Kris Jenkins’ buzzer beating shot at the end of the 2016 NCAA championship game was the culminating play in what turned out to be a dominant run from the Wildcats. As big as that shot was for the team, there were also two bigger results that followed from the Villanova championship. For starters, ‘Nova eliminated the stigma that had followed them for years that they unable to make it out of the first weekend of the NCAA tournament. The Wildcats also helped to validate the Big East Conference which has been criticized by some and called a mid-major since the restructuring occurred in 2014.
Yet there was a downside to that title win and that was the fact that Ryan Arcidiacono and Daniel Ochefu played their last game for Jay Wright and Villanova. Arcidiacono who hails from Langhorne, PA started to contribute immediately when he joined Wright's program and solidified himself in the starting lineup from his freshman year, starting a whopping 142 out of 143 games in his career. Arch also received personal accolades when he was named Big East Player of the Year for the 2014-15 season. Not only did Arcidiacono receive a national championship ring from the 2016 season but also received more hardware by being named the Most Outstanding Player of the 2016 Final Four.
Ochefu career is a different tale than Arcidiacono because when Ochefu arrived on campus and was not a dominant presence. In his first year, ‘Chef did play in 34 games but only started 11 games and averaged 3.5 points and 4.1 rebounds per game. As Ochefu matured, his minutes and production increased. His points per game rose to 5.7 in his sophomore season to 9.2 his junior season. At the same time, his rebounds also went up from 6.1 his sophomore season to 8.5 his junior season.
Both Arcidiacono and Ochefu provided intangibles and experience that were vital in the 2016 NCAA tournament run and while ‘Nova Nation is still celebrating their second NCAA national title, the question has to be asked as to who will replace these four year contributors. Arcidiacono has three potential replacements on the roster already.
Josh Hart, Jalen Brunson, and Phil Booth are all returning next year. Hart had an outstanding 2016 campaign as he started all 40 games for the Wildcats and was the team’s leading scorer, averaging 15.5 points per game. During the offseason, Hart flirted with the notion of declaring for the draft, but ultimately decided to return for his senior season and help defend the crown.
Brunson, who had high expectations coming into his freshman season, was able to live up to the hype and carve his own niche in the crowded ‘Nova backcourt. Brunson started 39 out of ‘Nova’s 40 games and was second on the team in assists behind Arch. If it was not for the returning Hart, Brunson would be the featured guard for the Wildcats offense.
Phil Booth would probably start, if not be the best guard, on many other NCAA teams, but due to the talent at ‘Nova, he will still need to fight for time to get onto the court. Booth came off the bench for Villanova in all but 3 games yet still averaged 21 minutes per game and 7 points off the bench. The only problem for Booth is that there will still be more returning talent in the fall 2016 for ‘Nova.
Finding Ochefu’s replacement is not as clear cut as finding Arcidiacono replacement, but there are three intriguing candidates. The first candidate is Darryl Reynolds, who averaged 17.1 minutes a game but was third on the team in rebounding behind only Ochefu and Hart. He had multiple big games when Ochefu was injured (19 points against Providence and 14 points against DePaul) and proved his worth despite his limited role when Ochefu was healthy. With that said, the issue for Reynold’s is his size. The 6-foot-11, 245 pound big man Ochefu was an imposing figure on the interior and his ability to control the pain allowed for the Wildcats to use a smaller lineup. Reynolds frame (6-foot-8, 225 pounds) is not the same as Ochefu and Jay Wright will have to decide if he wants to play smaller lineups for extended periods of time.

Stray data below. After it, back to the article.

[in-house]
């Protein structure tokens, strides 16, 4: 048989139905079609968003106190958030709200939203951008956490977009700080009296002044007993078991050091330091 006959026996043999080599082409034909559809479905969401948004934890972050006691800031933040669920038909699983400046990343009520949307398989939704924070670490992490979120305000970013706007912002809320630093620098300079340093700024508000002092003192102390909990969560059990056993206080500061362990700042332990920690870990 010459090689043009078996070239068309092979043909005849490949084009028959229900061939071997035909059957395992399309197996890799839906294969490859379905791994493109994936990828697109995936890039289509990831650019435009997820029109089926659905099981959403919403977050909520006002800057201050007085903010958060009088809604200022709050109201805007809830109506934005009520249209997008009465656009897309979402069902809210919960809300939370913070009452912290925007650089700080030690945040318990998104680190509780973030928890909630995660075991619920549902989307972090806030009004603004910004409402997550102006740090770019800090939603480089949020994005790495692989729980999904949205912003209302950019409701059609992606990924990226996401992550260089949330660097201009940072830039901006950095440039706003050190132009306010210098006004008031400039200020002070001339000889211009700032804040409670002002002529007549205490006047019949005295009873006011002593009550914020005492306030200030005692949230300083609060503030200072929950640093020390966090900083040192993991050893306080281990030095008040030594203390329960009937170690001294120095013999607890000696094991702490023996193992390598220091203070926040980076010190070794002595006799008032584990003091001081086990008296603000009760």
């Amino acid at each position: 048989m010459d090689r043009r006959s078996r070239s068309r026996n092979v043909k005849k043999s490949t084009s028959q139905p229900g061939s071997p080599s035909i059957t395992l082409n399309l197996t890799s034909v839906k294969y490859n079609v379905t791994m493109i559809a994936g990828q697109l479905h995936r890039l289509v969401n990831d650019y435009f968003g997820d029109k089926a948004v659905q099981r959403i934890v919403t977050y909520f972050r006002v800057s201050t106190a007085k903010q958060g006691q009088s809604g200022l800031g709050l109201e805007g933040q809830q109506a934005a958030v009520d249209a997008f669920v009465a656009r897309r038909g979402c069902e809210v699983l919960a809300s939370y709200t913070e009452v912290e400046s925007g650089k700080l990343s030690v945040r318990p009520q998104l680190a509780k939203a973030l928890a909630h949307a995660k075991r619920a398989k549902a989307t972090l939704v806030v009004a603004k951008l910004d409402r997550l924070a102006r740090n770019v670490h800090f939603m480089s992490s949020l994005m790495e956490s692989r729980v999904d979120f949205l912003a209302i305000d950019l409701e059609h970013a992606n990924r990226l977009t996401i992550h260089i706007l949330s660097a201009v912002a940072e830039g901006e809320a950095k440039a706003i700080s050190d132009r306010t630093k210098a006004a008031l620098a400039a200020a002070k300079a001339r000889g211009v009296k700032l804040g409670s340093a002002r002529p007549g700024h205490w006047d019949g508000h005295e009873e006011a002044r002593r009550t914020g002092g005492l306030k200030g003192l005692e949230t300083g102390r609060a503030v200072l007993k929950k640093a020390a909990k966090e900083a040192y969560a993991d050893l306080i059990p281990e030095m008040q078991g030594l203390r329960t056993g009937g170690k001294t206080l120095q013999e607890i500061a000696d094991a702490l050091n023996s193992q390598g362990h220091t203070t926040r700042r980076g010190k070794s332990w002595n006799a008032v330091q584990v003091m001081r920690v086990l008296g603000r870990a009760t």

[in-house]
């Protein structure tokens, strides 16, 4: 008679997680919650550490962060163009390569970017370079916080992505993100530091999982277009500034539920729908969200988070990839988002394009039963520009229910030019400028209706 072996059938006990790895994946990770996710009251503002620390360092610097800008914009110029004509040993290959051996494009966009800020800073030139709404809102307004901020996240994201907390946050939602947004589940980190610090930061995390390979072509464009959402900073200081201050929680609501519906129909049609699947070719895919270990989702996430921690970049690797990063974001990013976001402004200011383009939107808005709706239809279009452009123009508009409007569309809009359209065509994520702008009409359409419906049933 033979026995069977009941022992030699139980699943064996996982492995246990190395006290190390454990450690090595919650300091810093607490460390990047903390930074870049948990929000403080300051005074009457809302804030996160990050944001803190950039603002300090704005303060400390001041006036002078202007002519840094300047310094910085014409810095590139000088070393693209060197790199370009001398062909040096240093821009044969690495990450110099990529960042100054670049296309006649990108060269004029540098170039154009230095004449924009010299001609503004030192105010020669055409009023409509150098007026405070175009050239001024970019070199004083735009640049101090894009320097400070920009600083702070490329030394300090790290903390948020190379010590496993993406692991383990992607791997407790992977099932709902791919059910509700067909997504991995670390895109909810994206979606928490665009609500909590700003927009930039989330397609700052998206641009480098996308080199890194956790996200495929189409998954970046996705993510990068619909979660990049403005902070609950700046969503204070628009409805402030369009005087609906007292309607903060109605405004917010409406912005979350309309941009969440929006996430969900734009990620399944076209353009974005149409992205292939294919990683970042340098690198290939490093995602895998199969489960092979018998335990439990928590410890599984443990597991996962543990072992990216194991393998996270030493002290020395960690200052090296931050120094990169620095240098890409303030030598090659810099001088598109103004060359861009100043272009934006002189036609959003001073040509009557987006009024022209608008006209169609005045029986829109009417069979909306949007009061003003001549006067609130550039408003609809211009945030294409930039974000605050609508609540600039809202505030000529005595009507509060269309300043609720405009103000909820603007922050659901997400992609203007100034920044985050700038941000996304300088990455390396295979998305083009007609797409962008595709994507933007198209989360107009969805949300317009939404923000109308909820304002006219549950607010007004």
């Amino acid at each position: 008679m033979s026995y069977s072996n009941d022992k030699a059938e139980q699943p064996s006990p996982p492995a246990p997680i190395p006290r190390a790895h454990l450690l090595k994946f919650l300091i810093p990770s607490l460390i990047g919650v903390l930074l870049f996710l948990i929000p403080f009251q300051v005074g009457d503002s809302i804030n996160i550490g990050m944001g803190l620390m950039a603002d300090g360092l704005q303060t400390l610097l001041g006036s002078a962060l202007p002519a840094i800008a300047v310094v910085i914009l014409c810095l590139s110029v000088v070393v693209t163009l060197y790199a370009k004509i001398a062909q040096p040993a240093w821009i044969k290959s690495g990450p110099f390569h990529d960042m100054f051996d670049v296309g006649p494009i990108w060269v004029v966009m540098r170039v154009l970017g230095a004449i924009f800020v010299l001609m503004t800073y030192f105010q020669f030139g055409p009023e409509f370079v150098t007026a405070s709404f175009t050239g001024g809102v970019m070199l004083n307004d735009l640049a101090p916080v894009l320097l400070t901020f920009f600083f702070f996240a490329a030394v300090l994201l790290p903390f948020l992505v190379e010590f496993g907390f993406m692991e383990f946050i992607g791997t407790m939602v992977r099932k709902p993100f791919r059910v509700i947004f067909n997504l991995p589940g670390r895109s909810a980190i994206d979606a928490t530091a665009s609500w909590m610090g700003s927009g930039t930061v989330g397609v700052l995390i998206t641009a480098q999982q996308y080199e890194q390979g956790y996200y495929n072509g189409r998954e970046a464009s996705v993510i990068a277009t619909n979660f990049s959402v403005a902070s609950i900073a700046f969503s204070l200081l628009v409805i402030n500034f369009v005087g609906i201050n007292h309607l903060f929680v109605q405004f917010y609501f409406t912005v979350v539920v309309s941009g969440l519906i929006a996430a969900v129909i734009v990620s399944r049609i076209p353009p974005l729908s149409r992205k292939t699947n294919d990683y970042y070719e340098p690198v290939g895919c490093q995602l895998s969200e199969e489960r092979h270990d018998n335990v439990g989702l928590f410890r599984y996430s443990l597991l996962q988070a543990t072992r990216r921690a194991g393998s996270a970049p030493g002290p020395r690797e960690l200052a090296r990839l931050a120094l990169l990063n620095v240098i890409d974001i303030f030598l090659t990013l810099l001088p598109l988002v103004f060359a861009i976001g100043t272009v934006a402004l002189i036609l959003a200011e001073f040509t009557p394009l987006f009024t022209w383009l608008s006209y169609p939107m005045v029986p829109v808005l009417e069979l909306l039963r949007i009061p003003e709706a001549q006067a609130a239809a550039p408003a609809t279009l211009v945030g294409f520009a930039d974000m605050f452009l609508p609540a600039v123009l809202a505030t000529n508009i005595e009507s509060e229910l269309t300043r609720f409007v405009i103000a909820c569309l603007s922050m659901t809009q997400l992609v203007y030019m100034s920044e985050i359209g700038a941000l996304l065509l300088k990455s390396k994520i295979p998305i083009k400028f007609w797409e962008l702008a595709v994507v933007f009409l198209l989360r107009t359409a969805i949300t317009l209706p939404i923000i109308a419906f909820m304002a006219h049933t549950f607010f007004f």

The second candidate is redshirt sophomore transfer from Fordham, Eric Paschall. The new man on campus is listed at 6-foot-7 and 260 pounds. During his debut season at the collegiate level, he won the Atlantic 10 Rookie of the Year, averaging 15.9 points per game and 5.5 assists. Paschall could provide matchup problems because of his size and athletic, well rounded skillset. Not only can he finish around the rim, where he made 58% of his attempts, but he has a respectable jump shot that he’s not scared to pull. Yet similar to Reynolds, Jay Wright might be hesitant to have a smaller lineup on the court for an extensive time period, as Paschall has been consistently duped as a “tweener.”
The third candidate definitely can match the size of Ochefu and that is Omari Spellman. The incoming freshman stands at 6-foot-9 and an impressive 275 pounds and is highly touted by many recruiting agencies. ‘Nova fans should hope that Spellman makes an immediate impact in the interior to complement the abilities of the Wildcat guards. Out of the three candidates Spellman is most likely to replace Ochefu in the starting lineup but Spellman still needs to adjust to play against players that can match his size and strength on a daily basis in the Big East.
Yet it should be noted that all of these candidates have the potential to replace Arch and Chef on the floor, we will all have to wait to see how each of their respective careers end to truly judge their performance. Both Arcidiacono and Ochefu ended their careers by winning a national title and leaving a permanent mark on Villanova Basketball. All we can do is wait and see if the success is matched or surpassed by their replacements.
Photo: Bill Streicher/USA TODAY Sports
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